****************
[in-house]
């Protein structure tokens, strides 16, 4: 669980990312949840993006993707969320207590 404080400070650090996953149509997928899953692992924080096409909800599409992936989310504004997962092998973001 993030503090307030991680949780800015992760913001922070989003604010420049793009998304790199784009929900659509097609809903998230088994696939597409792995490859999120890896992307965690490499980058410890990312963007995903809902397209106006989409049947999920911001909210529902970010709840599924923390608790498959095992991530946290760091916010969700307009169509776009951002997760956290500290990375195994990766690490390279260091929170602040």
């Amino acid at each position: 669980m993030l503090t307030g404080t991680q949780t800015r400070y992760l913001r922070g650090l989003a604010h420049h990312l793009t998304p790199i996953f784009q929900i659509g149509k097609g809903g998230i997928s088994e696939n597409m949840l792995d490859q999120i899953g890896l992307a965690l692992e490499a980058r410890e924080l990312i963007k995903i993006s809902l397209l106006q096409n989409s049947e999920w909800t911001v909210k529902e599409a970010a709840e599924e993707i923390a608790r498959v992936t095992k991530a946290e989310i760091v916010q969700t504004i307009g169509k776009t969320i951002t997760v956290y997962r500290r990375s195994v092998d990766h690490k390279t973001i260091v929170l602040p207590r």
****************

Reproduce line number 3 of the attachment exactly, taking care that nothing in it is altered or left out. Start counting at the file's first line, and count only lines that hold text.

């Amino acid at each position: 669980m993030l503090t307030g404080t991680q949780t800015r400070y992760l913001r922070g650090l989003a604010h420049h990312l793009t998304p790199i996953f784009q929900i659509g149509k097609g809903g998230i997928s088994e696939n597409m949840l792995d490859q999120i899953g890896l992307a965690l692992e490499a980058r410890e924080l990312i963007k995903i993006s809902l397209l106006q096409n989409s049947e999920w909800t911001v909210k529902e599409a970010a709840e599924e993707i923390a608790r498959v992936t095992k991530a946290e989310i760091v916010q969700t504004i307009g169509k776009t969320i951002t997760v956290y997962r500290r990375s195994v092998d990766h690490k390279t973001i260091v929170l602040p207590r």